Doing some nature photography in Florida this winter and want to try somewhere different? Check this out...
Coquina Bay Walk at Leffis Key in west central Florida is popular with the locals and winter residents as a place to take a daily walk while enjoying the company of Florida's most beautiful wading birds. It is also well known by visiting birders who, with binoculars in hand, excitedly add new sightings to their birding life list. Among the species that visit Coquina Bay are great blue herons, little blue herons, white egrets, green herons, night herons, brown and white pelicans, as well as less popular reddish egrets, tricolored herons, and an occasional magnificent frigatebird. Birds in breeding plumage and mottled juveniles can also be spotted in the winter and early spring.
My first trip to Coquina Bay Walk was on an early March morning. I read about it in Florida Wildlife Viewing Guide. It was less than an hour from my home and I was hopeful of a new location to observe and photograph birds and other marine life in their natural coastal habitats. I was not disappointed. Extensive footpaths and boardwalks lead visitors through 30- acres of meticulously restored wetlands. Birds feed peacefully in the tidal lagoons within 30-100 feet from the trail. One can observe pelicans diving for fish and gliding in line formation over the bay from one of several boardwalks that extend over the open water. Ospreys are also plentiful. A few species of warblers and other passerine birds inhabit the upland areas.
A great abundance of marine life breed in the shallow lagoons, leaving their young to grow within the relative protection of the mangrove trees and man made sand dunes. These waters, buffered from the wind and strong tidal forces, serve as nurseries for many species of fish and crabs. While many of these juveniles reach maturity and replenish the intracoastal waterways with a healthy supply of aquatic life, others are a food source for the birds and fish that feed within this interdependent ecosystem. Marine life found at Coquina Bay Walk includes horseshoe crabs, fiddler crabs, blue crabs, whelks, conchs and ragged sea hares and many species of small fish.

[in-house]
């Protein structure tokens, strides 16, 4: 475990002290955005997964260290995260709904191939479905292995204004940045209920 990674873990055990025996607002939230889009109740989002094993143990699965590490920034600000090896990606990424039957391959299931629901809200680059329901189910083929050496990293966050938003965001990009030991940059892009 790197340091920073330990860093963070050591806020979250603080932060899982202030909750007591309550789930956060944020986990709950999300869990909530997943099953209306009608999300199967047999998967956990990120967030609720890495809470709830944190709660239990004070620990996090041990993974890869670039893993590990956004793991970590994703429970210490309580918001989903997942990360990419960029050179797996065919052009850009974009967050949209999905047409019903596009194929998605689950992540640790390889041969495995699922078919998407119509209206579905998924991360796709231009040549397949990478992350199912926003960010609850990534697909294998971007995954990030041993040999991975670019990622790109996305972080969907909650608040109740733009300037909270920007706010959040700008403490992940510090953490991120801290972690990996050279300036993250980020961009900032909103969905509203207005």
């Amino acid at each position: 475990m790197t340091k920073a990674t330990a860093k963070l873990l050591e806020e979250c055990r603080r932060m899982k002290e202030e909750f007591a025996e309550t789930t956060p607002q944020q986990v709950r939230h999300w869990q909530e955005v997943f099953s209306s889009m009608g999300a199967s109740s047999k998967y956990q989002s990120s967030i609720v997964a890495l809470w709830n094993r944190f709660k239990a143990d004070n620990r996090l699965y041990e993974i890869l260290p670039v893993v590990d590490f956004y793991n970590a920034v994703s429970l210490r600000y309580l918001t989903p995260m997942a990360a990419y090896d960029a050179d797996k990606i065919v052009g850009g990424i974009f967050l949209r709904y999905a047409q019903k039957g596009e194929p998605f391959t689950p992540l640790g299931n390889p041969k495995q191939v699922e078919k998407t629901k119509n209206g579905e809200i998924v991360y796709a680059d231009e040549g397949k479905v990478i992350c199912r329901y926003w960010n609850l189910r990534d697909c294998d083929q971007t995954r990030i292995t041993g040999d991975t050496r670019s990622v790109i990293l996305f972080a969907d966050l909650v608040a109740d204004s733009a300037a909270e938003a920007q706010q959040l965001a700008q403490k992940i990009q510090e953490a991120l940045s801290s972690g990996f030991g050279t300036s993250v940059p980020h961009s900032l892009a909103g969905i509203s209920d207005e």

The vegetation within this Estuary is as diverse as the birds and marine life it protects. Red, black and white mangroves fringe the shoreline, while sea oats, sea grapes and other native coastal plants provide shelter and erosion protection for the wetland habitats. On the sand dunes, the beautiful beach morning glory and railroad vine creep up the hills, adding splashes of violet and white to the golden grasses. In the salt marshes, ripe glasswort, backlit by the sun, glows a translucent red. Saw grass and other salt tolerant plants line the trails while sea daisies, beach sunflowers and seaside goldenrod paint the landscape.